Richard Holmes’ Marlborough, England’s Fragile Genius is a military focused biography of John Churchill, the 1st Earl of Marlborough. This book was recommended to me by a Warrant Officer at my unit, as a historical example of the interconnection of campaign strategy, battlefield tactics, logistics and political influences of war. John Churchill has been the subject of numerous books since his death in 1722, most notable of which was an immense four-volume book written by his famous descendant Winston S Churchill. Winston tended to paint his ancestor in a more favourable light when regarding some of the Duke’s more dubious conduct. Richard Holmes however, gives a more rounded version of the Duke detailing his dealing with the Jacobites and the exiled King James II, along with his ambitious pursuit of money and honours.
The book is well researched and takes the reader on a journey through the turbulent times during the life of John Churchill (1650-1722). This period of England’s history saw the Wars of the Three Kingdoms and the book describes how his family navigated being on the losing royalist side while England was a Republic until the restoration of the crown. This ability to navigate political turmoil served Churchill well in subsequent years with the abdication of King James II, the revolution of William of Orange, the succession of Queen Anne and unification with Scotland, and lastly the bloodless transition to the House of Hanover and George I. This was all the while serving as a member of parliament and navigating the political tussle between the Whig and Tory factions.
A young Churchill came to military prominence during the rebellion of 1685, its defeat primarily through Churchill’s actions, as demonstrated by his administrative capacity, tactical skill, and courage in battle. These qualities would be instrumental to his future success as a military commander. The centrepiece of the book follows his actions during the War of the Spanish Succession, when he rose to be the Captain General of the allied forces against France. This war was a classic power struggle to avert one state’s control over continental Europe, a constant in European history even to this day.
This book gives an excellent account of his most famous battles that changed the fate of Europe away from French control. From the Battle of Blenheim, Ramillies and Malplaquet it showed Churchill as what we now know as a manoeuvrist, always trying to apply his strengths to an enemy’s weakness while shielding his own. The acquisition and analysis of intelligence underpin everything he did and he had a remarkable way of using the local terrain to his advantage. These concepts we know would be put forward a century later by Clausewitz. Although not the first commander to understand the importance of logistics his ability to have the right resources in the right place at the right time gave him an advantage over France and her allies in the Spanish, Italian and Dutch theatres. This reinforces an important lesson I learnt from one of my former COs, ‘good commanders talk tactics but great commanders talk logistics’.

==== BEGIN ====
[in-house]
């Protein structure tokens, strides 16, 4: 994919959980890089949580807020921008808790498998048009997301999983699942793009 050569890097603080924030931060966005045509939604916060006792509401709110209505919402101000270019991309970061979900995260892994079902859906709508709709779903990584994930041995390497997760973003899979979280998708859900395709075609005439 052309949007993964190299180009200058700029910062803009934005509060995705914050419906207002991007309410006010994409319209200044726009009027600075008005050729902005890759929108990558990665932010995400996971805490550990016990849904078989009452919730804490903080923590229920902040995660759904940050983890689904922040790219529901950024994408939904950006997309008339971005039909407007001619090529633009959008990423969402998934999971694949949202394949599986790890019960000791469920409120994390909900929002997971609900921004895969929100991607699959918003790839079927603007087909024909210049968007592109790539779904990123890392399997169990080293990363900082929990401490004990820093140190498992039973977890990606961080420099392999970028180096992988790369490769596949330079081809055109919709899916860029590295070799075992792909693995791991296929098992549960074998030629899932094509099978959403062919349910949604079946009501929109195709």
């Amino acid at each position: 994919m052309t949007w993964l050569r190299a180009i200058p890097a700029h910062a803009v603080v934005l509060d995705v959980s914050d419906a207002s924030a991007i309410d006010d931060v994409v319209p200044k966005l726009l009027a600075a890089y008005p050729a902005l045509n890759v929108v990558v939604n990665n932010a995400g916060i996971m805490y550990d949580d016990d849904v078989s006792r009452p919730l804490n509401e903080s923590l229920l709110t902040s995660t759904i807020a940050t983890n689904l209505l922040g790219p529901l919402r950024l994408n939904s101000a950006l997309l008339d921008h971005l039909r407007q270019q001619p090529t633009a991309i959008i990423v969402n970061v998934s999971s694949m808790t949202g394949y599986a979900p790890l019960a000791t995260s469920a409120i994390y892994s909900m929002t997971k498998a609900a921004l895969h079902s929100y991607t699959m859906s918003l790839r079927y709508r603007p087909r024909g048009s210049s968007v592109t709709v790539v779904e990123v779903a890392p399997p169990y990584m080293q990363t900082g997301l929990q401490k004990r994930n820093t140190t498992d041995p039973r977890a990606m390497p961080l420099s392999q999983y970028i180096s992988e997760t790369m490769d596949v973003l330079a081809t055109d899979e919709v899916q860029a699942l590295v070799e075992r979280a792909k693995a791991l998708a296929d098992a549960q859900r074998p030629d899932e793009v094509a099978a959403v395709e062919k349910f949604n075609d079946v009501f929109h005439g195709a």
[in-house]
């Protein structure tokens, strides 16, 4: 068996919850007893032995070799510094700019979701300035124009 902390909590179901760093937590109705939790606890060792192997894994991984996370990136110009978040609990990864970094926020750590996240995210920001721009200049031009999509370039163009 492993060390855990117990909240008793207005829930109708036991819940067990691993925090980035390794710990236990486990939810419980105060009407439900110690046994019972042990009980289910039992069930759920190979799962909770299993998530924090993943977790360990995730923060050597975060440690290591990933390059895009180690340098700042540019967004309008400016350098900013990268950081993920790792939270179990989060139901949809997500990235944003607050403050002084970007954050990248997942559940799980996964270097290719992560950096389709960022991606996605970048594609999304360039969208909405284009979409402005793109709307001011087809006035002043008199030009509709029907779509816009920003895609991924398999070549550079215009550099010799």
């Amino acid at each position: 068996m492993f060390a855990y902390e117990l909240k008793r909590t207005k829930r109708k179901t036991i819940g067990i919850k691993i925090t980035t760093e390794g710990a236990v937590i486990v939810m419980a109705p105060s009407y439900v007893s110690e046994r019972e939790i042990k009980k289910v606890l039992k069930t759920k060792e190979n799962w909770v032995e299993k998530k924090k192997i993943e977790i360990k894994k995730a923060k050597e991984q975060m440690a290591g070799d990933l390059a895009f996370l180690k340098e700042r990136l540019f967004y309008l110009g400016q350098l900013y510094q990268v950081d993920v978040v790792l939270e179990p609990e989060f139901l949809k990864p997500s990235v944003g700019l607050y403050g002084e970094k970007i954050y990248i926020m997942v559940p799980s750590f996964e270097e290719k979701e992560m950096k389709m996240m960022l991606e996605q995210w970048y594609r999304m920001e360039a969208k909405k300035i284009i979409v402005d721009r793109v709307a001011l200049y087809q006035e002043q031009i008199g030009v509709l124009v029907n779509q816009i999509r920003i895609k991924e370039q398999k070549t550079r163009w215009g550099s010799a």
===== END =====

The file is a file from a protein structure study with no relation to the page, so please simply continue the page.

Churchill understood combat arms and how they complement each other, his infantry to seize and hold, his cavalry for shock and to turn the tide of a battle, and his artillery to support the battle. He subscribed to what we would now call mission command, even though it was unavoidable on the battlefields of 1700s noting that a commander could not be in every place at once. He was extremely mobile on the battlefield, darting from his flanks to his centre and then back again. The British Army came of age under Churchill, thereby setting the conditions for its dominance in the coming centuries.
Although a little heavy in places, I would highly recommend this to a more mature officer looking for other examples of historic strategic campaigns outside the 20th Century. It is an engaging book that also captures the historic picture of the time. It has improved my ability to appreciate the larger strategic perspective of modern conflicts and my understanding of an important time in history that I knew little about. If you are going to read just one book about one of England’s most famous field generals, then Richard’s one is a good choice.
Captain Braden Holmes in an Australian Infantry Officer and is currently posted to the Combined Arms Training Centre.